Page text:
6. THE LAND-OTTER SISTER
A man set out from Sitka to a certain camp with his children in order to dry halibut, for in those days that was how they had to get their food. It w^as spring time. Then, too, they had stone axes and used small half baskets for pots in which to do cooking. His wife and children spent all of their time digging clams, cockles, and other shellfish down on the beach and in laying them aside for future use. The man, meantime, was hewing out a canoe with his stone ax. They had a hard time, for they had nothing to live on except the things picked up at low tide.
Many years before this man s sister had been drowned, but so long a time had passed that he had forgotten her. She, however, had been taken by the land otters and was married among them, having many children. From around a neighboring point she w^as watching him. Her children were all working to collect a quantity of food.
After this the woman s husband told her to take a lot of food to her brother. All the land-otter-people are called " Point people" (Qlatkwedi ); they have plenty of halibut, seal, etc. So she began packing these things up to take them to her brother. In front of his dwelling house her brother had a house made of branches, and one evening he heard someone come in front of his house and seem to lay down a heavy pack there. Then the person said, "The place where you are stopping is wonderfully far from us." He went out and saw a woman but did not know who she was because her arms were grown to her breast and her mouth was thrown open with her upper lip drawn up under her nose. But the woman could see how he felt, so she said to him, "It is I. I am your sister who lives a short distance away around this point." Then she brought the basket into her brother s house and said to him, "Take the things out of the basket, for I have to return before the raven calls."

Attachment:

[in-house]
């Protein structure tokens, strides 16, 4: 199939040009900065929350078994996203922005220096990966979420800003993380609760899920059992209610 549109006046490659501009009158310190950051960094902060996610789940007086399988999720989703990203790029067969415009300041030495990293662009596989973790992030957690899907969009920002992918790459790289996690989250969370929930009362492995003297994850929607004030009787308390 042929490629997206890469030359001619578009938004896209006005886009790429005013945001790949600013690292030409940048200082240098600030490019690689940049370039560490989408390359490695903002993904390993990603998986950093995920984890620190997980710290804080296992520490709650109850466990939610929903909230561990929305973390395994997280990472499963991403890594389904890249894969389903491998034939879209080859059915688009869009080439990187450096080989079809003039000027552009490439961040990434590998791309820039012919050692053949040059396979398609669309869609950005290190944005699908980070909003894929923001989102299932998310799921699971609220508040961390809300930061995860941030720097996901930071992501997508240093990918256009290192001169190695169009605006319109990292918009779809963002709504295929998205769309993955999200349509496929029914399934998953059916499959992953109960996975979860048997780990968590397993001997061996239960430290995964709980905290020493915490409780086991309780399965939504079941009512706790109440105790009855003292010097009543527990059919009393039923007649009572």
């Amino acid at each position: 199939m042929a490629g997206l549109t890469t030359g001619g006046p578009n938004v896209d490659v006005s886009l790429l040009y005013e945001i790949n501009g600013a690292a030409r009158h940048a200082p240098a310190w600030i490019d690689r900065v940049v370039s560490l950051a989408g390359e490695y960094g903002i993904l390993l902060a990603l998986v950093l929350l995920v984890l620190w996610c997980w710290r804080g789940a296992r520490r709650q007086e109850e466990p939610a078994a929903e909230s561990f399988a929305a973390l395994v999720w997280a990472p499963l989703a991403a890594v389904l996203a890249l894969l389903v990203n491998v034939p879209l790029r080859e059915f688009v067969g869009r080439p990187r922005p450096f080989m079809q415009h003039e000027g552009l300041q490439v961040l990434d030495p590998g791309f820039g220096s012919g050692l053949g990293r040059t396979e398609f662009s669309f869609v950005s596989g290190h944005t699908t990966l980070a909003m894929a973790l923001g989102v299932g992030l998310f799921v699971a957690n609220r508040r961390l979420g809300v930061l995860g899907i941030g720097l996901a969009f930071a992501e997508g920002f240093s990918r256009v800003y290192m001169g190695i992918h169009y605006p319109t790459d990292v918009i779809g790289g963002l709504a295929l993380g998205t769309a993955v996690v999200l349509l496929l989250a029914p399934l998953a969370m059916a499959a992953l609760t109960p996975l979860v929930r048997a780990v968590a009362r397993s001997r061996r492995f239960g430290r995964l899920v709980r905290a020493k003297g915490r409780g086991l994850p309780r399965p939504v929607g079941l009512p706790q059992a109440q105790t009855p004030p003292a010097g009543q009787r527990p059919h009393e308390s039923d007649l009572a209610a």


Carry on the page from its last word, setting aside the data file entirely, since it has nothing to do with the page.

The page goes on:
Next evening she came back with another full basket. This time she said, "You have three nephews who will come over and help you get halibut and other things." So the little otters came to their uncle. From their w T aist up they looked like human beings; below they were otters, and they had tails. Their mother came with them and began to take her brother s children on her lap saying, "Little tail (Lilt k!Atsk!u ), little tail growing down." As she sang tails began to grow down from them. Then their father looked at them, became angry, and said, "What are you doing to my children anyway?" Immediately she slapped them on the buttocks and said, "Up goes the little tail, up into the buttocks (tu denAtsi yeq)," and the tails went up into their buttocks.
- See story 45.